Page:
Judge Price would have denied mandamus because the law is not clear (mandamus requires that the petitioner have  clear right to relief). And there is a good deal of vague handwaving in the majority opinion. I suspect that the court put more weight on the other element of mandamus—no adequate remedy at law: the court saw no way this issue could have been decided outside of mandamus.1

It’s a good case for client self-determination, but there’s very little doubt what’s at stake here for Mr. Turner. His decision could torpedo his chances on habeas. As Judge Price writes:

[R]eviewing trial counsel’s files provides an array of advantages to initial state habeas corpus counsel by aiding him in his considerable investigatory task in addition to providing substance and depth to claims that might not otherwise stand a chance at succeeding.

And according to the majority:

[T]he trial judge is correct that certain deadlines have been triggered in this death-penalty case that cause Turner’s decision to severely damage his chances of success in postconviction proceedings.

Fortunately, though, in an earlier opinion (pdf) in Turner v. State—written by Judge Price—the Court of Criminal Appeals abated Turner’s direct appeal and remanded the case to the trial court for a determination of whether a retrospective competency evaluation is feasible. So Turner’s writ clock is not, for the moment, running.

The court in McCann notes that Rytting, McCann, “or another interested party with standing” could seek to have Turner found incompetent so that a guardian could decide what should be done with the file.

All of this puts the trial judge, Brady Elliott, in an interesting position: if he wants Rytting to have the file so that Rytting can prepare a writ—which is presumably what he wants, since it’s why he ordered McCann to produce the file and held McCann in contempt—he can find Turner incompetent.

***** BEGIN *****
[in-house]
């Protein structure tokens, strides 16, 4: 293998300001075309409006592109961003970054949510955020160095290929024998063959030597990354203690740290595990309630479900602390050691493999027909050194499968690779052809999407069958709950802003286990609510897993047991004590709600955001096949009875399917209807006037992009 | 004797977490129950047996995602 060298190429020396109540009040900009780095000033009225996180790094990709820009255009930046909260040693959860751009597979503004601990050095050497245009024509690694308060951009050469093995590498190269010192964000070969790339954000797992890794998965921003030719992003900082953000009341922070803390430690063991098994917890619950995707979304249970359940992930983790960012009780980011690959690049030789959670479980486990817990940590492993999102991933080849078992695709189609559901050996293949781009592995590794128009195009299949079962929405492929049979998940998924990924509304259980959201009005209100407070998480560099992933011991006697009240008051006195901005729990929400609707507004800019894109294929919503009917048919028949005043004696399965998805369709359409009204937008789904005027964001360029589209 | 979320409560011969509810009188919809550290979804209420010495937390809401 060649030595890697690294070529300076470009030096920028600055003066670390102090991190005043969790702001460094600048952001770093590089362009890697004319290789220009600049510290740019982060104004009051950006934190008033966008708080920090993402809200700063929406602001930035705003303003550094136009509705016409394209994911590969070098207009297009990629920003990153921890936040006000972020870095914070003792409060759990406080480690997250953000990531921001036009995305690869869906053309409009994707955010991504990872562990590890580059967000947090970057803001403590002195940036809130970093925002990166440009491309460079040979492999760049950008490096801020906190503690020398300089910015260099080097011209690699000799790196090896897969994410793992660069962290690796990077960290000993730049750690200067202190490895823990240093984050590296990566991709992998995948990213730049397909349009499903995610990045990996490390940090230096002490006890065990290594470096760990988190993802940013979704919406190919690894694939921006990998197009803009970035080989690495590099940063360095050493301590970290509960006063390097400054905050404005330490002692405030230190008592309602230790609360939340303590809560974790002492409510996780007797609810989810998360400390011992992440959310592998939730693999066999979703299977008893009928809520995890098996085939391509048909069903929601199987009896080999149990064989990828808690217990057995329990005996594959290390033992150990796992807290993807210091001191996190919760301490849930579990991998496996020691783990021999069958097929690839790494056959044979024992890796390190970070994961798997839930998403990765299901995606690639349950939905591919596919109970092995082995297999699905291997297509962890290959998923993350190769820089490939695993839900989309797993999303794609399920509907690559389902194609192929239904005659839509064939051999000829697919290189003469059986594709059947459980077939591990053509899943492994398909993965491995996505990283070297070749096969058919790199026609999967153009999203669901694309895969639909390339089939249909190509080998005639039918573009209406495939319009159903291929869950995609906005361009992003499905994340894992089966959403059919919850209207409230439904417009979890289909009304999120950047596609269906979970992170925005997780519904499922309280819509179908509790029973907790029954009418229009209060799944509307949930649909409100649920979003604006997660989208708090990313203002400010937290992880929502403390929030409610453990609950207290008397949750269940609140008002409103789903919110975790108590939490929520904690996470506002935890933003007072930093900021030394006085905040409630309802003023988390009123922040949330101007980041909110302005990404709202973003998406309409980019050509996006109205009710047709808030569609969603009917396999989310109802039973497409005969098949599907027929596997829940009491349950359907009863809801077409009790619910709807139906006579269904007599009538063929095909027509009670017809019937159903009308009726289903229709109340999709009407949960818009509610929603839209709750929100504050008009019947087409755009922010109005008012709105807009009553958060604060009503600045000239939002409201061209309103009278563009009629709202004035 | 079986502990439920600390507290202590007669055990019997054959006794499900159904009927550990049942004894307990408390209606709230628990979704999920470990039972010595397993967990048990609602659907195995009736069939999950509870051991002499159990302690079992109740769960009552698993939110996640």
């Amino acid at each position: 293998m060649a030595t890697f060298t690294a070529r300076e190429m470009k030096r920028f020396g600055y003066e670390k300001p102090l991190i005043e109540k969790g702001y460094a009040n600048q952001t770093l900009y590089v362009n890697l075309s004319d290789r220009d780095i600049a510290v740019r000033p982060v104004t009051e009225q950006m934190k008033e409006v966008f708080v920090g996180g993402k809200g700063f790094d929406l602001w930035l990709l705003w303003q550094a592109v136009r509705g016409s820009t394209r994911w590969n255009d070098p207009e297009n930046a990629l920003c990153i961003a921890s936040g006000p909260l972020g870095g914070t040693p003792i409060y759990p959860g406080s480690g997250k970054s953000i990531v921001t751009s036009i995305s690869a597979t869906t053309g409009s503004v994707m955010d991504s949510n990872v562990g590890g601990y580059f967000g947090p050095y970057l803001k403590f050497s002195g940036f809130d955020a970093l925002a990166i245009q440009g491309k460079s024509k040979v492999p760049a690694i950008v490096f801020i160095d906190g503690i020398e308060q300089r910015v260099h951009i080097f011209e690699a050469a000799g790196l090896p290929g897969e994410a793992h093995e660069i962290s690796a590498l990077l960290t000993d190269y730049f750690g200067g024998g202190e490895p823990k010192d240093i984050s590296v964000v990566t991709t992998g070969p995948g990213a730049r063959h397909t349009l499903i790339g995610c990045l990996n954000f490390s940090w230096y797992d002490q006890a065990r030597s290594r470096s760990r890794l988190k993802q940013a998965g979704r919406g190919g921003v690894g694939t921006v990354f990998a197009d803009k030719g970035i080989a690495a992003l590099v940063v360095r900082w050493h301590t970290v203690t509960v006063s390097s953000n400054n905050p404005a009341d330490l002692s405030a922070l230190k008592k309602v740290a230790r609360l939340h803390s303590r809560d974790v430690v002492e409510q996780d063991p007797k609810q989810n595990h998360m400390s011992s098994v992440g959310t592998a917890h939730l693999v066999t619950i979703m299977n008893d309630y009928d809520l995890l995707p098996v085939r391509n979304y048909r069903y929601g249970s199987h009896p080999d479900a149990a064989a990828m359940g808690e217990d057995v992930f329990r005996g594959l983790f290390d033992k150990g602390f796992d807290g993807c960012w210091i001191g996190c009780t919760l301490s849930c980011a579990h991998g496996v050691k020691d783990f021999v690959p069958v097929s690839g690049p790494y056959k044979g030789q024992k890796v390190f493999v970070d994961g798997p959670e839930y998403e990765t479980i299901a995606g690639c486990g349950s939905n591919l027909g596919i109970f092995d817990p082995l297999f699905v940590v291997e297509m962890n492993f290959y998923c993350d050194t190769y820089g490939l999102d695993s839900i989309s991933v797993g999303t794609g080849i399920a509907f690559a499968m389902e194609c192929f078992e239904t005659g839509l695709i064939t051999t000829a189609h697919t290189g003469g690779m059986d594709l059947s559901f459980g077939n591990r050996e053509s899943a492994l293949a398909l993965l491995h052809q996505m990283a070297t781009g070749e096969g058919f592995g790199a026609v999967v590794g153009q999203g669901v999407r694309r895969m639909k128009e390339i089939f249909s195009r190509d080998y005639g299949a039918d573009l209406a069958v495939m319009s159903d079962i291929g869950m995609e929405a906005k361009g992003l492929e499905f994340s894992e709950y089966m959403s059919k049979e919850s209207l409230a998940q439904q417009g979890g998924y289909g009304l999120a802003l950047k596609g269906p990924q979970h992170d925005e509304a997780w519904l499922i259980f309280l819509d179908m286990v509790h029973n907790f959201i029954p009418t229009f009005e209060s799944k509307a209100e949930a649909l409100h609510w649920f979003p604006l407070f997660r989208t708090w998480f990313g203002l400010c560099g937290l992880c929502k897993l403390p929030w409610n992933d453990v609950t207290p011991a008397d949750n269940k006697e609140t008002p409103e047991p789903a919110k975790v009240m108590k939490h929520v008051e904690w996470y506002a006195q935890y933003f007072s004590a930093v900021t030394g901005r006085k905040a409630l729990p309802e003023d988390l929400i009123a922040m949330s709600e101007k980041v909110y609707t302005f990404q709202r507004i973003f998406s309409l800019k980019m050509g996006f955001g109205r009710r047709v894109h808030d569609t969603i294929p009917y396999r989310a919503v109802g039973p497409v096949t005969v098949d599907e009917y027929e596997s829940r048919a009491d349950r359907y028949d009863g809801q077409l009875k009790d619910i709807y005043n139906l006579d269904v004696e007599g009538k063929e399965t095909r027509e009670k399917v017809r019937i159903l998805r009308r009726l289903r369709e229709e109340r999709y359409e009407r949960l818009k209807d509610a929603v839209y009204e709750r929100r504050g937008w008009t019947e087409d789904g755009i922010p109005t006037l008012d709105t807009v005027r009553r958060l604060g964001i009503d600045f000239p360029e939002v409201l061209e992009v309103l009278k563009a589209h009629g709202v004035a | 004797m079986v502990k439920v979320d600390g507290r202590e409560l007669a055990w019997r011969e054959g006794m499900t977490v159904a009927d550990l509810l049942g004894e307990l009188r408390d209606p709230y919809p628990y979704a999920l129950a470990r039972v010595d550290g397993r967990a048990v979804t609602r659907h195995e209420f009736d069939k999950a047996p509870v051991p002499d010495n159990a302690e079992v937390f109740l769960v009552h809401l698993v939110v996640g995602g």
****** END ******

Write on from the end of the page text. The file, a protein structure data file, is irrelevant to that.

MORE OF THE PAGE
But he has been ordered in Turner to determine if a retrospective competency evaluation is feasible, and the court in Turner did not say what would happen if a retrospective competency evaluation were not feasible, but if Turner is incompetent now and a retrospective competency determination is not feasible, then how can it be said that he was competent at trial?


  1. The court wrote, “although McCann could seek relief from the order of contempt through an application for writ of habeas corpus, that relief would not resolve the underlying issue of the trial judge’s order compelling McCann to relinquish Turner’s trial file.” I’m not sure that’s true. I think that in habeas McCann could challenge the legality of the order he was held in contempt for violating. 

About Mark Bennett

Mark Bennett got his letter of marque from the Supreme Court of Texas in May 1995. He is famous for having no sense of humor when it comes to totalitarianism.
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5 Responses to Texas Court of Criminal Appeals: Client’s File is Client’s.

  1. Michael Simpson says:

    The fact that an attorney keeps a copy of a client’s file when turning the original file over to the client does not weaken the argument that the client has ownership in the intellectual, as well as the physical, property contained in the file. The applicable rules of confidentiality apply after the trial is over, and trial counsel would not be free to divulge any intangible property that the client wished to remain secret. Thus, the fact that one physical copy of the file exists in the lawyer’s custody does not practically compromise the client’s ability to prevent the spread of its intellectual property to other parties.

    • Mark Bennett says:

      While I think you’re right, I also think that that is a privilege argument—or close enough to one that, if that’s what the court was thinking, it didn’t need to go to property rights.

  2. Gideon says:

    Are you suggesting that there is any significant distinction between the original file and a copy of the file?

    Would it not be logical that if the file itself is physical property of a client (using the logic of this opinion), then any identical copy of that should also be deemed to be indistinguishable from the original? Else you have a pretty significant loophole to get around the property rights of the individual, since the file exists for one and one purpose only.

  3. Pingback: Can the prosecution prevent you from giving discovery to a defendant? | a public defender